1. Simon, I have to disagree. When I first joined the Libertarian Party a few years back, I was for small government and greater freedom but did not have a clue what Libertarianism was all about. I joined the party as I was attracted to the polices but after going to a few meet-ups I learnt about the non-aggression principle, Austrian economics and what personal liberty was really about. If the Libertarian Party was just an association or a charity then I would not have anything to do with the organisation. We already have a Libertarian association, who I have already come across many times but It was a political party that educated and converted me over. Associations are fine when it comes to single issues such as Tax Payers Alliance on Tax, Freedom2choose on smoking issues but when it comes to a whole political philosophy then a political party does a better job. The other option is hijacking a political party as the socialists are now doing with the SNP, some libertarians have done a decade ago with the conservatives but will always back fire (an some have done with the LPUK).



      1. It is up to you what you want to do, however I have concluded a pressure group is just a waste of time. With the Scottish government coming up with this Sectarian / offensive bill even with a majority the other parties are still indirectly supporting the bill. We have thousands protesting on the streets, several groups lobbying government but just completely ignored


  2. Why not become a cross-party organisation ?

    Do what the Cooperative Party does and leap on the coattails of existing MPs or candidates to represent them (the Coop is a bad example as they are not strictly cross-party, but its “sort of” the idea).

    Appeal to existing MPs and councillors for support, it might be easy because (a) if the aims of a libertarian manifesto don’t contradict too much with their own party and (b) a lot of party members don’t 100% agree with their own manifesto anyway, they’ll just support it in name, which is unchanged if they adopt libertarian manifesto ideas as well.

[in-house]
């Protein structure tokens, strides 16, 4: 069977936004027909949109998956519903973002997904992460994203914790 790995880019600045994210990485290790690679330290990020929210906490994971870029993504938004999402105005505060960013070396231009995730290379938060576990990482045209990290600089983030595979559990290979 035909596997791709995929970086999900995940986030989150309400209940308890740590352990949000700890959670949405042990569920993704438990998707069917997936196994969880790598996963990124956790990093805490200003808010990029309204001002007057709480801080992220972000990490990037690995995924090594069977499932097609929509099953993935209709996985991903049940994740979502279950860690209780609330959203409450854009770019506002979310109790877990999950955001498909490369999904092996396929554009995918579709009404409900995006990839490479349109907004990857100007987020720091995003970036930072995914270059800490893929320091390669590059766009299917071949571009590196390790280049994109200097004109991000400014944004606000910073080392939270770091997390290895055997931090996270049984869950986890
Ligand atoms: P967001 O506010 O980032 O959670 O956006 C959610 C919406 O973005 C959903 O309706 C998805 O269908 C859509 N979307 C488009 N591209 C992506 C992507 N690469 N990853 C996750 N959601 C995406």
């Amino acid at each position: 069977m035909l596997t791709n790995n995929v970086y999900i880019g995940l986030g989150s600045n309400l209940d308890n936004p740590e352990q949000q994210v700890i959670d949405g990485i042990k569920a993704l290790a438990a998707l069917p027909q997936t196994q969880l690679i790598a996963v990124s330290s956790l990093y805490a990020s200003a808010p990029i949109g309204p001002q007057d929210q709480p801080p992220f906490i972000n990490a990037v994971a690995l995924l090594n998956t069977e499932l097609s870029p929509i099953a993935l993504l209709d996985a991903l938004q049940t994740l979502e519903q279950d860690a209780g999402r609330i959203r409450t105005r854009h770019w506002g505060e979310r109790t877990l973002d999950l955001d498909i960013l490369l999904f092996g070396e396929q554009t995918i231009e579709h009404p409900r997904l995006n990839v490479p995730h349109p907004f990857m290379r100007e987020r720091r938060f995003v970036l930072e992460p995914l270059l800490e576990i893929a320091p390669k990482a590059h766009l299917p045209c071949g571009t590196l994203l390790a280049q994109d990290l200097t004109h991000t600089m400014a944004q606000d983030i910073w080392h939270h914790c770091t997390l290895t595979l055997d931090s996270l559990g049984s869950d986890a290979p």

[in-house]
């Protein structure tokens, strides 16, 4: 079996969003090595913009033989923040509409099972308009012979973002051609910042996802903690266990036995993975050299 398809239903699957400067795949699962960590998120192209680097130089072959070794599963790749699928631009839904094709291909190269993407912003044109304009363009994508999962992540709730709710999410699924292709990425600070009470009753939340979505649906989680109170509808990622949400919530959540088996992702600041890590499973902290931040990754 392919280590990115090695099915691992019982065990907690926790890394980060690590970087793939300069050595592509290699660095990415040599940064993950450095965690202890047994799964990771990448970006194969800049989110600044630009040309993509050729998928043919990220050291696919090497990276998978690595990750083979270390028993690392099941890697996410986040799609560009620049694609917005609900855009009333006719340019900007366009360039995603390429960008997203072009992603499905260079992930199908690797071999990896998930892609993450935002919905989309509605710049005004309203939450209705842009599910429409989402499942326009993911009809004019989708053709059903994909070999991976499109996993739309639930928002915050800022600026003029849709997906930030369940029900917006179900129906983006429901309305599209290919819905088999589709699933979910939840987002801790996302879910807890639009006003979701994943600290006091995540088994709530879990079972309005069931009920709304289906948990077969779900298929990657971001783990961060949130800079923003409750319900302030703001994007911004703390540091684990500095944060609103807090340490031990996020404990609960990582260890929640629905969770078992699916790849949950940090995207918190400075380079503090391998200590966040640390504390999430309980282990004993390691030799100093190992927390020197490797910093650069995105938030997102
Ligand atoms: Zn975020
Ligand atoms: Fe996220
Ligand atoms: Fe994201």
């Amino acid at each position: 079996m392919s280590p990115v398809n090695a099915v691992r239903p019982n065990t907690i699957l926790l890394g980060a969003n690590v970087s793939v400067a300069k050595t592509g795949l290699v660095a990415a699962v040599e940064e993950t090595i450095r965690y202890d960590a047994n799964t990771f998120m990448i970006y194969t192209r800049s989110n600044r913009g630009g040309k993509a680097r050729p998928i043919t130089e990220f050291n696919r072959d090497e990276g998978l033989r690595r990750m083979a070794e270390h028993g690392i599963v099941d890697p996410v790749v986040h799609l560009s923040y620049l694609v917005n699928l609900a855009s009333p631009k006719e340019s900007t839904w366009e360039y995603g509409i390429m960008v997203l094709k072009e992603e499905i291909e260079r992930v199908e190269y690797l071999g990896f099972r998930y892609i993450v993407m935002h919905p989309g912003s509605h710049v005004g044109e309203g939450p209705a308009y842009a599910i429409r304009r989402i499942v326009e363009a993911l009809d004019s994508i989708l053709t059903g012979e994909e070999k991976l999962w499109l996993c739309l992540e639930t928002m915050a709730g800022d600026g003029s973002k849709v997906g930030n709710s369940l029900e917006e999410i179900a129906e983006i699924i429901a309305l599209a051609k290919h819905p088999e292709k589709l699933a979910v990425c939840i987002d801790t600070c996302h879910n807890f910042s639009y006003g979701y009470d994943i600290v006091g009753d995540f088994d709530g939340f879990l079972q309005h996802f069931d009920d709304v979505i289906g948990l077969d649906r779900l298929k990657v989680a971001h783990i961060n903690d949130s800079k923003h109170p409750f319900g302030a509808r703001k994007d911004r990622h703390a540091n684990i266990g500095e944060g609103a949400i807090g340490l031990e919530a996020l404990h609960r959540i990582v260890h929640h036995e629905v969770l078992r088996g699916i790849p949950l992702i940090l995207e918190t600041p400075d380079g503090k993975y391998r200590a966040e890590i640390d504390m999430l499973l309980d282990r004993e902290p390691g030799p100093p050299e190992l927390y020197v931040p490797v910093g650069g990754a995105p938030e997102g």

On the subject of manifesto ideas, don’t try and cover issues or concepts that don’t really have an applicable libertarian ideology, which would only be necessary if you were standing as an independent candidate, instead make “recommendations”, a good example would be energy policy.




  3. So you start Libertarian association, and support a few conservative MPs! What then? Conservatives will love to get the support from associations, and when it comes to election time “we have support from this that group” but when in power push the totalitarian agenda and the libertarian association that was started losses support. You will notice many pressure groups, even the Tax Payer Alliance who are clearly libertarian by thought but does not want to be seen to support any political party as it would destroy them. Yes there are some libertarian MPS and MSP in the conservatives but from the outset as being part of the conservative, with out any research they are just seen to be totalitarian conservatives.



    1. The support I am talking of comes _from_ the traditional party member _to_ the “libertarian alliance”, not the other way around. If an MP or councillor pledges to support some of the libertarian ideology then isn’t that a good thing ?

      I know that’s the way the Coop works, I’m not suggesting the same, just the idea of not having a separate party.

      I personally can’t see anyone from the ends of the left-right spectrum supporting any libertarian policies, or being endorsed by libertarians, so no danger of getting hooked up to any totalitarians there.